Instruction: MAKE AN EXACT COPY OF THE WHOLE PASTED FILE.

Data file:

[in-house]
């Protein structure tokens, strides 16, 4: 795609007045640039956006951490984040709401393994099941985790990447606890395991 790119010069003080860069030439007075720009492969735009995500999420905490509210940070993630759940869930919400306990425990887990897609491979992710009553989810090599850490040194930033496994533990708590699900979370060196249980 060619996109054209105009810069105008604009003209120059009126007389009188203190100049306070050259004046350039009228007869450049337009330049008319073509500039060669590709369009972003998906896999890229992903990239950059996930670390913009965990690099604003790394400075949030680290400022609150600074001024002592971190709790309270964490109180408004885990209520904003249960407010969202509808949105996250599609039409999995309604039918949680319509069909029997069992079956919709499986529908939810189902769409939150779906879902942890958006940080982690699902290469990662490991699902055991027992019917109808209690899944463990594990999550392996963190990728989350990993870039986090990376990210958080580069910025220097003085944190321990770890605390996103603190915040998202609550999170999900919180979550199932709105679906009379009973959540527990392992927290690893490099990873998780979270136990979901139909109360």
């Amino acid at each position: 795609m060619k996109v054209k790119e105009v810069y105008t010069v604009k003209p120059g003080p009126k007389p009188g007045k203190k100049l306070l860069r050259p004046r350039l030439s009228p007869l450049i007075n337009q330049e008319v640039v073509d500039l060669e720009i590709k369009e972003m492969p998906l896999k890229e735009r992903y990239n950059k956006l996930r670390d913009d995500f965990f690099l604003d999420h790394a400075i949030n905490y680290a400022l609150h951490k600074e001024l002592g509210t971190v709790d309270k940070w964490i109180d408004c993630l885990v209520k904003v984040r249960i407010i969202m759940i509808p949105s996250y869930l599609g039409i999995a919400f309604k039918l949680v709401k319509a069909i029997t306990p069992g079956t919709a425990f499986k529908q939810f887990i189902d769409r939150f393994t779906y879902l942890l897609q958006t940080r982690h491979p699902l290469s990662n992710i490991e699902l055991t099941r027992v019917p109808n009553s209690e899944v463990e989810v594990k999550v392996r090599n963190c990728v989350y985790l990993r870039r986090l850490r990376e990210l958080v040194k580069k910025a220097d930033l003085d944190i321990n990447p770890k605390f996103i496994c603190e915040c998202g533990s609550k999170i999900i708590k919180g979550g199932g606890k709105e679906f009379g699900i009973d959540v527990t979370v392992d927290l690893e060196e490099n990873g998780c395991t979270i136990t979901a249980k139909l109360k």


[in-house]
């Protein structure tokens, strides 16, 4: 795609007045640039956006951490984040709401393994099941985790990447606890395991 790119010069003080860069030439007075720009492969735009995500999420905490509210940070993630759940869930919400306990425990887990897609491979992710009553989810090599850490040194930033496994533990708590699900979370060196249980 060619996109054209105009810069105008604009003209120059009126007389009188203190100049306070050259004046350039009228007869450049337009330049008319073509500039060669590709369009972003998906896999890229992903990239950059996930670390913009965990690099604003790394400075949030680290400022609150600074001024002592971190709790309270964490109180408004885990209520904003249960407010969202509808949105996250599609039409999995309604039918949680319509069909029997069992079956919709499986529908939810189902769409939150779906879902942890958006940080982690699902290469990662490991699902055991027992019917109808209690899944463990594990999550392996963190990728989350990993870039986090990376990210958080580069910025220097003085944190321990770890605390996103603190915040998202609550999170999900919180979550199932709105679906009379009973959540527990392992927290690893490099990873998780979270136990979901139909109360």
């Amino acid at each position: 795609m060619k996109v054209k790119e105009v810069y105008t010069v604009k003209p120059g003080p009126k007389p009188g007045k203190k100049l306070l860069r050259p004046r350039l030439s009228p007869l450049i007075n337009q330049e008319v640039v073509d500039l060669e720009i590709k369009e972003m492969p998906l896999k890229e735009r992903y990239n950059k956006l996930r670390d913009d995500f965990f690099l604003d999420h790394a400075i949030n905490y680290a400022l609150h951490k600074e001024l002592g509210t971190v709790d309270k940070w964490i109180d408004c993630l885990v209520k904003v984040r249960i407010i969202m759940i509808p949105s996250y869930l599609g039409i999995a919400f309604k039918l949680v709401k319509a069909i029997t306990p069992g079956t919709a425990f499986k529908q939810f887990i189902d769409r939150f393994t779906y879902l942890l897609q958006t940080r982690h491979p699902l290469s990662n992710i490991e699902l055991t099941r027992v019917p109808n009553s209690e899944v463990e989810v594990k999550v392996r090599n963190c990728v989350y985790l990993r870039r986090l850490r990376e990210l958080v040194k580069k910025a220097d930033l003085d944190i321990n990447p770890k605390f996103i496994c603190e915040c998202g533990s609550k999170i999900i708590k919180g979550g199932g606890k709105e679906f009379g699900i009973d959540v527990t979370v392992d927290l690893e060196e490099n990873g998780c395991t979270i136990t979901a249980k139909l109360k």